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Nabucco

Director Daniele Abbado explores themes of identity, exile and religion in this powerful staging of Verdi’s epic opera.

Most recent performance

There are currently no scheduled performances of Nabucco. It was last on stage 6–30 June 2016 as part of the Summer 2015/16 season.

The Story

Nabucco, King of Babylon, takes Jerusalem in his war with the Israelites – but his daughter Fenena loves the Israelite Ismaele. She releases their prisoners, leading her vengeful half-sister Abigaille to plot to take power. Nabucco declares himself a god and is struck by a bolt of lightning.

Abigaille tricks the now feeble king into signing a death warrant for the Israelites, including Fenena and Ismaele. Nabucco prays to the God of Israel for forgiveness; his sanity is restored and he saves the prisoners from death. He converts himself and his people, while Abigaille commits suicide.

Background

Following the spectacular failure of his second opera, Un giorno di regno, Giuseppe Verdi vowed never to compose another. But he was lured back to the theatre by Bartolomeo Merelli, the impresario of La Scala, Milan, with the commission for Nabucco. The resulting opera was a triumph – first performed in 1842, it was revived the same year with a run of 57 shows. As Verdi wrote: ‘with this opera, it can truly be said that my artistic career began.’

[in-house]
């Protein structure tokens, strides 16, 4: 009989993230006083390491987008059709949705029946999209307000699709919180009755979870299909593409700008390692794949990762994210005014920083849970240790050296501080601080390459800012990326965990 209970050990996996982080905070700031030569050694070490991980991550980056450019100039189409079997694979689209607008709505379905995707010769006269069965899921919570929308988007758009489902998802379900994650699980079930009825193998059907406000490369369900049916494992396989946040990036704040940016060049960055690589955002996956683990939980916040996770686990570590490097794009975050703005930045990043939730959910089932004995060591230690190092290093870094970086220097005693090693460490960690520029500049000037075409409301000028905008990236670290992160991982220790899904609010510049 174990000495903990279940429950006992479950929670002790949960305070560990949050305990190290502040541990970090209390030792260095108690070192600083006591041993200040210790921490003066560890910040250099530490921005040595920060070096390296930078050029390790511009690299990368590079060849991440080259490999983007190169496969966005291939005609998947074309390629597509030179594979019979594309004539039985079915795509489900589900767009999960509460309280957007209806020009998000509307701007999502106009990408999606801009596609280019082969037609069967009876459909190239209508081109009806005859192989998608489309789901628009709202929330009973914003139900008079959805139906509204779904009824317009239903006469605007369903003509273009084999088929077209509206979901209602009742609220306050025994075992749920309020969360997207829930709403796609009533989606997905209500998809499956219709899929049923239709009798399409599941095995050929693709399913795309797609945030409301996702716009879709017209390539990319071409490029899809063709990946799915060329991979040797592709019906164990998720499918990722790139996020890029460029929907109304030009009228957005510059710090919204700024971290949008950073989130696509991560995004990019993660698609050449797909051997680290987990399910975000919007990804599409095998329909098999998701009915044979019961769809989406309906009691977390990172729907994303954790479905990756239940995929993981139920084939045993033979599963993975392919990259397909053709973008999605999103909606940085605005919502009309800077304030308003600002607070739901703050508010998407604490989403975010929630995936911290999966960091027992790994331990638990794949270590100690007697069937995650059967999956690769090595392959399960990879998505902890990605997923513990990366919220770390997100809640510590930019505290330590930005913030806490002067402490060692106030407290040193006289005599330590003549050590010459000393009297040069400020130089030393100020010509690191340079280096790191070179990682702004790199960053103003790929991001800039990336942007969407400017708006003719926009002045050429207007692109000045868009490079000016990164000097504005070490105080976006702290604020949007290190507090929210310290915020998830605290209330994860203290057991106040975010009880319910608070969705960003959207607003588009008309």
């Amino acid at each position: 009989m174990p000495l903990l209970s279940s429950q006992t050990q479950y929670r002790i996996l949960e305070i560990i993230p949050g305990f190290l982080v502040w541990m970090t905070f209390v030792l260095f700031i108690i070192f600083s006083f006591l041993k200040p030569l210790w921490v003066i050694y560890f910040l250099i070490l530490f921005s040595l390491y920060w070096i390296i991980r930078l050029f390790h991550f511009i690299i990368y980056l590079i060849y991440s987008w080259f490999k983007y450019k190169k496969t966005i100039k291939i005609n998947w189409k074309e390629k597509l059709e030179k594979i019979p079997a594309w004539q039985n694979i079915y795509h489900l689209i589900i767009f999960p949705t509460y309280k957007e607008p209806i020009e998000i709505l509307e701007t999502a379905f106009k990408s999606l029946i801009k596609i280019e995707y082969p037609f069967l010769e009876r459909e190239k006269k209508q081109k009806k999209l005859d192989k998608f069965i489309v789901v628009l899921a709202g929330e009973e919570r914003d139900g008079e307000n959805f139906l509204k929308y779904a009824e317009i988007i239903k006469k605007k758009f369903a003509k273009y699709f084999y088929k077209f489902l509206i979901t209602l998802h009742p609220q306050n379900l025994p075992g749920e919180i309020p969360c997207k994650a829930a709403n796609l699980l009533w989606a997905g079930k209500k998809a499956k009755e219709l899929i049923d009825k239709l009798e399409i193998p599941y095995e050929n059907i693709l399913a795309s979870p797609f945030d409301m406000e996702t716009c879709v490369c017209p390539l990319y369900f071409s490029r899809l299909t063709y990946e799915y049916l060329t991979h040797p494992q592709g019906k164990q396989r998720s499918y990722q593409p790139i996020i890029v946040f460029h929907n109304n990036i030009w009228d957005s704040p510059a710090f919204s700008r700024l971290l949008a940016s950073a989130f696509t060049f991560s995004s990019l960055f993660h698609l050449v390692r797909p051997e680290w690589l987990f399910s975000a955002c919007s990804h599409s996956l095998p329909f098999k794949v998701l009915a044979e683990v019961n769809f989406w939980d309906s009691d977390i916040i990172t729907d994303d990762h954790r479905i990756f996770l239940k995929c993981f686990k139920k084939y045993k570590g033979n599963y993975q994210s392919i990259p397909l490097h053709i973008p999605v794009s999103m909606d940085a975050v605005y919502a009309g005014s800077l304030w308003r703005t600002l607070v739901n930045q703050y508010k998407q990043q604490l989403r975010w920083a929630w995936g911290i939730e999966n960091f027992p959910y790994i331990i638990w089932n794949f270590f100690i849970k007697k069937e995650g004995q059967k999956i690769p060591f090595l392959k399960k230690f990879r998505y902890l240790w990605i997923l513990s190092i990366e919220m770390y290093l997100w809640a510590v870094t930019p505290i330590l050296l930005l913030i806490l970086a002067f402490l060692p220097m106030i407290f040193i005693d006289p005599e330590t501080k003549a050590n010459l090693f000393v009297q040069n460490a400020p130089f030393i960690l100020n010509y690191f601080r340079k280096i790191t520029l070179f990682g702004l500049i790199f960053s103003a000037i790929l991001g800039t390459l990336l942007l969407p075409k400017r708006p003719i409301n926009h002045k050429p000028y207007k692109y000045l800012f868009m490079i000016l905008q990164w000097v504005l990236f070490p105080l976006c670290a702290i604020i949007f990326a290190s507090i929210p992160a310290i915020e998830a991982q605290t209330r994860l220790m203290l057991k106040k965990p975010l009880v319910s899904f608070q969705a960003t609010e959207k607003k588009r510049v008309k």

Daniele Abbado’s production is set in the second half of the 20th century and explores the reality of conflict, where friend and enemy may become indistinguishable. An enormous chorus lends weight to epic numbers such as ‘Immenso Jehova’ – the Hebrew Slaves’ triumphant hymn of thanksgiving – and their song of exile, ‘Va, pensiero’, widely considered to be Italy’s unofficial national anthem. There are wonderful bass and baritone roles in the figures of Nabucco, the Babylonian King (based on the biblical King Nebuchadnezzar) and Zaccaria, the Hebrew prophet – while in Abigaille, Verdi created a memorable anti-heroine, at once terrifying and pitiable. Throughout, the score blends rhythmic vitality and powerful drama, and is on a scale to do justice to the opera’s epic themes.

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